Fox and Lasalle had found a table in an outdoor café across from Lavinia’s father’s house. Peter had selected Lasalle for this mission because he knew he could trust him completely, and, in addition to being an excellent topman, he had specialized skills that suited Peter’s purpose. Lasalle was a small, wiry man who reminded Peter of a wolf, and he was an artist with a knife. Lasalle’s parents had been petit bourgeoisie who had been first impoverished, then slaughtered in the Reign of Terror. He would kill Chameau with pleasure.
Shortly after O’Brien’s party arrived, two men took a table in the café. They made no secret of their interest in the cluster of men outside Lavinia’s father’s house. They were big, tough-looking men, judging from the scars on their faces, prize fighters − genuine bruisers. When Lavinia and her farther emerged from the house, each carrying a small valise, and the party began walking down Rue Nathaniel Rudier towards the quais, one of them got up, and headed towards the Rue de Strasbourg, that would intersect with the Rue Nathaniel Rudier at the Quai Bouffay. “Take him,” Fox said to Lasalle, and the Frenchman slipped quickly out of his chair in pursuit. When O’Brien and the others had a two-minute head start, the second of Chameau’s men threw a few coins on the table for the drinks they hadn’t touched, and began following them. Fox dropped his own coins on the table and smoothly slipped in behind the Frenchman. Fox caught up with him a block later.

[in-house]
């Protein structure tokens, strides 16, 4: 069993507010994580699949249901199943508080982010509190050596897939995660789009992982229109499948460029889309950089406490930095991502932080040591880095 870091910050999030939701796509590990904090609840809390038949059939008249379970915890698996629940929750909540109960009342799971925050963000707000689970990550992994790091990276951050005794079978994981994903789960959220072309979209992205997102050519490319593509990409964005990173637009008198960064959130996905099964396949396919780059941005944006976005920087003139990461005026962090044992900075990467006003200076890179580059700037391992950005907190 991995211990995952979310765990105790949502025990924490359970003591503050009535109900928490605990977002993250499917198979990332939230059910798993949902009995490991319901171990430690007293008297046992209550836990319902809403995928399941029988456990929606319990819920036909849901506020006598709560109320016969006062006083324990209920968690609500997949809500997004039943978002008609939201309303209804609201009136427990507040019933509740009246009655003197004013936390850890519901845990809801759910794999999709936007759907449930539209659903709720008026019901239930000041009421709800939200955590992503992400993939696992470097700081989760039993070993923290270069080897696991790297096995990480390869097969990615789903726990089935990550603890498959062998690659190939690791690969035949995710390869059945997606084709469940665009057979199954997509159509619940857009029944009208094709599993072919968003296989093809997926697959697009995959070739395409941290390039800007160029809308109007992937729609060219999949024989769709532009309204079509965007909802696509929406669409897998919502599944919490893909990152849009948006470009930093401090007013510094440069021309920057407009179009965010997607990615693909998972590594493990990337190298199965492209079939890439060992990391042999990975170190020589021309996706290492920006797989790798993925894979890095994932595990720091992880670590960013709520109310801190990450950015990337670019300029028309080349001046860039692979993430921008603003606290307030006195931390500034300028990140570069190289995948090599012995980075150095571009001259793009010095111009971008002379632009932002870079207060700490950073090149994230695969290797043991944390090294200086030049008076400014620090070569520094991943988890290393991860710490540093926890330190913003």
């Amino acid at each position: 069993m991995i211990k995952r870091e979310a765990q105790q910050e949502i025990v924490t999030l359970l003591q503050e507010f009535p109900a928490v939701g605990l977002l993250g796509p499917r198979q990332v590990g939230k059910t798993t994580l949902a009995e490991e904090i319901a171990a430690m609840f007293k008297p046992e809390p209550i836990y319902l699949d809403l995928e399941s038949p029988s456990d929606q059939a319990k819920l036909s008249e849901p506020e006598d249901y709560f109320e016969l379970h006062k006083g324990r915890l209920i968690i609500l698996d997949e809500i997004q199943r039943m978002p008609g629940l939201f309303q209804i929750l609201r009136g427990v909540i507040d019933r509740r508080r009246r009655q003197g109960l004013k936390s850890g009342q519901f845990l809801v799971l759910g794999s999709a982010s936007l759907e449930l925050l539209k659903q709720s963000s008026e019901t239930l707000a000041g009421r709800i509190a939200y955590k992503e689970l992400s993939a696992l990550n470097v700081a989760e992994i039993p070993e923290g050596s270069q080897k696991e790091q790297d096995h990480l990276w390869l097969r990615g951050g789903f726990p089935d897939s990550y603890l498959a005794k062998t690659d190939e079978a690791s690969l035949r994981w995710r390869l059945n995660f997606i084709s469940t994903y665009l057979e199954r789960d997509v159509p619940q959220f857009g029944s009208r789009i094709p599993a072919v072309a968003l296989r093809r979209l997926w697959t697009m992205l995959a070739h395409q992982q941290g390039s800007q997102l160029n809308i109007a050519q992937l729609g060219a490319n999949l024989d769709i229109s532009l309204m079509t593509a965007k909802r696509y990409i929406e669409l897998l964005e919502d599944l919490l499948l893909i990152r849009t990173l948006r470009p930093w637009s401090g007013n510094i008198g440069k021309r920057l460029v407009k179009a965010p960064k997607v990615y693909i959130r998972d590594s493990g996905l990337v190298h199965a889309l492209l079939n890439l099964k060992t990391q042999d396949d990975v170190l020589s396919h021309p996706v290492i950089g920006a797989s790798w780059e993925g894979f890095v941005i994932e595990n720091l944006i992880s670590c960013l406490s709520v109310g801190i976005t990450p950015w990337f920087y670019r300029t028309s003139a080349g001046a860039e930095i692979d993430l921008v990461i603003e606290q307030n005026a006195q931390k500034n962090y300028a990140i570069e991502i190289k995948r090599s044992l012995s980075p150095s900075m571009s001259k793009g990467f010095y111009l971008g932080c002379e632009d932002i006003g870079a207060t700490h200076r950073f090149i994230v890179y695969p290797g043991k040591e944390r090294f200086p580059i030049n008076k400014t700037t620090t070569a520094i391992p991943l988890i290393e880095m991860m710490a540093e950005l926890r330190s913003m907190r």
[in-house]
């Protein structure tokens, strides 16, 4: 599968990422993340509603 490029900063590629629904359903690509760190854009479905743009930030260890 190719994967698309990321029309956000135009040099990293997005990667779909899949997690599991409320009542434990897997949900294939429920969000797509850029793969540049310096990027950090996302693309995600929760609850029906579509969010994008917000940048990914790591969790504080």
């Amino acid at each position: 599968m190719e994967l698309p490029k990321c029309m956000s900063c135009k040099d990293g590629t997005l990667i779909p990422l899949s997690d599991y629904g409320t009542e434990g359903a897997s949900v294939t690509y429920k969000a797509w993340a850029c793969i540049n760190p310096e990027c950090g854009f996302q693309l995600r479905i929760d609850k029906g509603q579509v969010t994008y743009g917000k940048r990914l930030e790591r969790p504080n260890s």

Knowing how much he relied on Fox for difficult tasks, Peter had tutored Fox in French on their long weeks at sea. Fox had polished his command of the language in Nantes’s bars and brothels.
“Hé! Connard!” Fox called out
The Frenchman spun around instantly. They were a few feet apart. “Qui t’appelez un connard, branleur? Who are you calling an asshole, you faggot?” the Frenchman bristled.
Fox wasn’t interested in a brawl, especially with this thug. He buried his foot in the Frenchman’s crotch. As the Frenchman writhed on the ground, Fox stomped on his right knee, shattering bones and cartilage. As Fox hurried on to catch up with O’Brien and the others, he called back, “Je pense que tu es le branleur, quoi?”